A review of sustainability dimensions shows that there are literally hundreds of potential attributes of sustainability for a company to consider. And of course, no company can address them all, nor are all equally important to an organization or its stakeholders. For the food industry, some, like food safety, obviously take precedence. But once you move beyond the obvious, how do you decide where to focus your resources?
Even if your company is just beginning its sustainability journey, it likely is already considering attributes of sustainability as part of other initiatives. A company’s strategic planning, business continuity, continuous improvement, risk management, marketing activities or other initiatives may include components relevant to sustainability even if they aren’t called out as such. To avoid reinventing the wheel, review the various current business processes or initiatives for links to sustainability. For example, supply chain initiatives to reduce resource consumption or operations projects to improve efficiency may tie closely to sustainability. Attributes of sustainability that are being addressed as part of existing programs indicate that they have already been identified as important to the company. Is marketing exploring certain product attributes or label claims that tie into sustainability? Presumably, these have been identified as important to your consumers. The sustainability elements already targeted as part of your business process are strong contenders for your sustainability priorities short list.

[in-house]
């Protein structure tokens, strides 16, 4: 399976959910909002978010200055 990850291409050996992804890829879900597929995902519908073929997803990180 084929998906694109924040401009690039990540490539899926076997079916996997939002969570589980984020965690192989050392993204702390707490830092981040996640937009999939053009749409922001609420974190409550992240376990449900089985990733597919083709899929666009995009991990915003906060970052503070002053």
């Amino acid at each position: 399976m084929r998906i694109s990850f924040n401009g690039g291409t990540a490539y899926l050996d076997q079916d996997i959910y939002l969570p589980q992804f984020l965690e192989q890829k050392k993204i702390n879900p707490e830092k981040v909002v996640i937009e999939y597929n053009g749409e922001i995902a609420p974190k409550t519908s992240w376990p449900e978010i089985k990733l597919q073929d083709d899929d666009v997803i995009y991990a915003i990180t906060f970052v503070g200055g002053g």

Conversely, focusing only on topics related to profitability or risk avoidance may overlook sustainability attributes important to stakeholders or that benefit the company in other ways. Once you have identified sustainability attributes that are already in play, take a step back and look at the larger sustainability playing field to see what you may be missing.
A good first step is a simple brainstorming exercise. Begin by listing the dimensions of sustainability important to your company on a flipchart. The three generally recognized dimensions are Environment, Social and Economic. Ask participants which of the various attributes under each do they think are:
This exercise will likely yield a still-substantial list of sustainability attributes. Review which attributes cross over or show up in more than one dimension. Discuss which attributes may negatively or positively impact other attributes. This exercise will help participants begin thinking about the concept of tradeoffs and priorities.Previous Step Next Step